Cheerfulness is the cornerstone of Johnsonism, if we can now speak about such an abomination. His first appearance at the dispatch box as Prime Minister was pretty terrible, all told. Jeremy Corbyn's statement fired no less than 10 questions, to which Johnson replied that he didn't hear a single one. This then is how it's going to be. As we've already seen, Johnson's first day in the job was geared around the impression of getting to grips with things, but all done with a smile and a thumbs up. The Commons performance was part of the same piece. As the otherwise guileless Jeremy Hunt observed in his first leadership debate with Johnson, while you're chuckling away at his response you've forgot that he didn't answer your question. The Johnson fans lapped it up, but not everyone was convinced. As an inveterate crowd pleaser, that more than a few Tory MPs were sitting there wrapped in scowls and frowns should give his team pause for thought.

But Johnson is on to something. You don't need to pretend Number 10 has read Gramsci to observe that the new Prime Minister and friends have read the country's mood, and are responding accordingly. Looking back at Theresa May's first few months in office, she was able to speak vaguely about a better future with her remarks about tackling injustice and poverty. At the spectacular level she made a break with Dave's grim vision of austerity forever, while appearing to be the best figure to consolidate any post-Brexit national renewal. We know how that turned out. And then in 2017 we saw the unexpected happen. You will recall how, as soon as the election was called, Labour's polling inexorably rose which gave the party its second best vote tally for 50 years. According to recent rewrites of history, this was because many mistook Labour for a remain party. In fact, as actual polling at the time indicated Brexit was not the primary concern of the bulk of Labour voters. Corbyn's message of a different future, of, again, a break with the tired status quo and actually holding out the possibility of hope and how things could get better resonated.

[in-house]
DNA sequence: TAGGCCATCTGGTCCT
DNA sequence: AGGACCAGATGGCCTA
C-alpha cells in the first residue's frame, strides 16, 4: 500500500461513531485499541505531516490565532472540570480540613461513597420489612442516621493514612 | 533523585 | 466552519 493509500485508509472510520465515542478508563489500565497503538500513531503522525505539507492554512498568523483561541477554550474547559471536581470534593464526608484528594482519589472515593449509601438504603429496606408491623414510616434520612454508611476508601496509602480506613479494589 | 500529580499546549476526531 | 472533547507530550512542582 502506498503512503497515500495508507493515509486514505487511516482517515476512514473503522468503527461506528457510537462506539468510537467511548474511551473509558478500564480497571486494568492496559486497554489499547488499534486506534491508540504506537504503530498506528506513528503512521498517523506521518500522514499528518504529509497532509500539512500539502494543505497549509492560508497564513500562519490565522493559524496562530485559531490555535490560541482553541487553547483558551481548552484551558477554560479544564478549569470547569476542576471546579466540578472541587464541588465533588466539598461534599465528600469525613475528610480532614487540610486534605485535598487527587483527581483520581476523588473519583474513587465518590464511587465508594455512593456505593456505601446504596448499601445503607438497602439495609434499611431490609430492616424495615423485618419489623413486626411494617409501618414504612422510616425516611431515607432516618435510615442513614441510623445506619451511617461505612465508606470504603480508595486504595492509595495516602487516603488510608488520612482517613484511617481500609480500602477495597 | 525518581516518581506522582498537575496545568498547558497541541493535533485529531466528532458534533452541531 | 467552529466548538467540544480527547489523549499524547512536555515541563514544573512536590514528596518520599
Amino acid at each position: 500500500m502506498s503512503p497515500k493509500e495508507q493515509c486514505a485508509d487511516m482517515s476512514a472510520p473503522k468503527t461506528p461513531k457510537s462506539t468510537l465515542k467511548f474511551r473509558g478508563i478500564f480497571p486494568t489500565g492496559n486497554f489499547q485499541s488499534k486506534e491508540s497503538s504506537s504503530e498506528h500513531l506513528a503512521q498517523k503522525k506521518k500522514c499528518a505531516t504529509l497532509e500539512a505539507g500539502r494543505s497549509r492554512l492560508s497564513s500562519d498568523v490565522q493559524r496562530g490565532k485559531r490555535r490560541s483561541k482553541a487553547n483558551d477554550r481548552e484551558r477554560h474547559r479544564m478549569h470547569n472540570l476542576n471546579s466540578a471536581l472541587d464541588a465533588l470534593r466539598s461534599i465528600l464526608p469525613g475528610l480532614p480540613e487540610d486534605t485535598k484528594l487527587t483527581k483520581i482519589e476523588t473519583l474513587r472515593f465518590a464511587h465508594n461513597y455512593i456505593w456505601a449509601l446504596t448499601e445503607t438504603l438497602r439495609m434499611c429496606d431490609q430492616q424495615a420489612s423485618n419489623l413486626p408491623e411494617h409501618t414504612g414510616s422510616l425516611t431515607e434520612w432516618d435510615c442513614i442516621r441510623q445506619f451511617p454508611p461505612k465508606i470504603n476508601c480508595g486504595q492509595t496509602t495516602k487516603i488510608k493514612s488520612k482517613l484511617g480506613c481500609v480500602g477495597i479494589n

And now? Johnson and co know people are fed up of Brexit, are sick to the back teeth of hearing about Brexit, and can't wait for Brexit to be over. Alas, if you're one of these people I've got some unwelcome news for you ... So the public don't want to know or would prefer it gone sooner rather than later. Therefore the huge stress, some might say overemphasis, Johnson has placed on the 31st October deadline. There is more to it than placating the kamikaze base - he thinks the done and dusted approach has a wider purchase beyond the Leave-committed. The second is, well, folks are pretty teed off more generally. In the months to come Johnson will tediously talk about the record numbers of people in jobs yadda yadda, but behind the scenes Dominic Cummings and some of the smarter Tories know that low wages, low prospects, high debt, unaffordable housing prices and rising rents, and substandard services are stirring up real trouble for the Tories, especially for voters under 50. i.e. The majority of the working population. The immediate sticking plaster is to talk up the eye-catching items, like 20k more police (pinched from Labour's manifesto) and a bit of money to improve rail links between Manchester and Leeds, and wax lyrical about how these are going to help catapult a "global" Britain into a new golden age with a new economics. That and all the bluster about industries of the future and high-paying jobs. Well, some who should know better have fallen for it.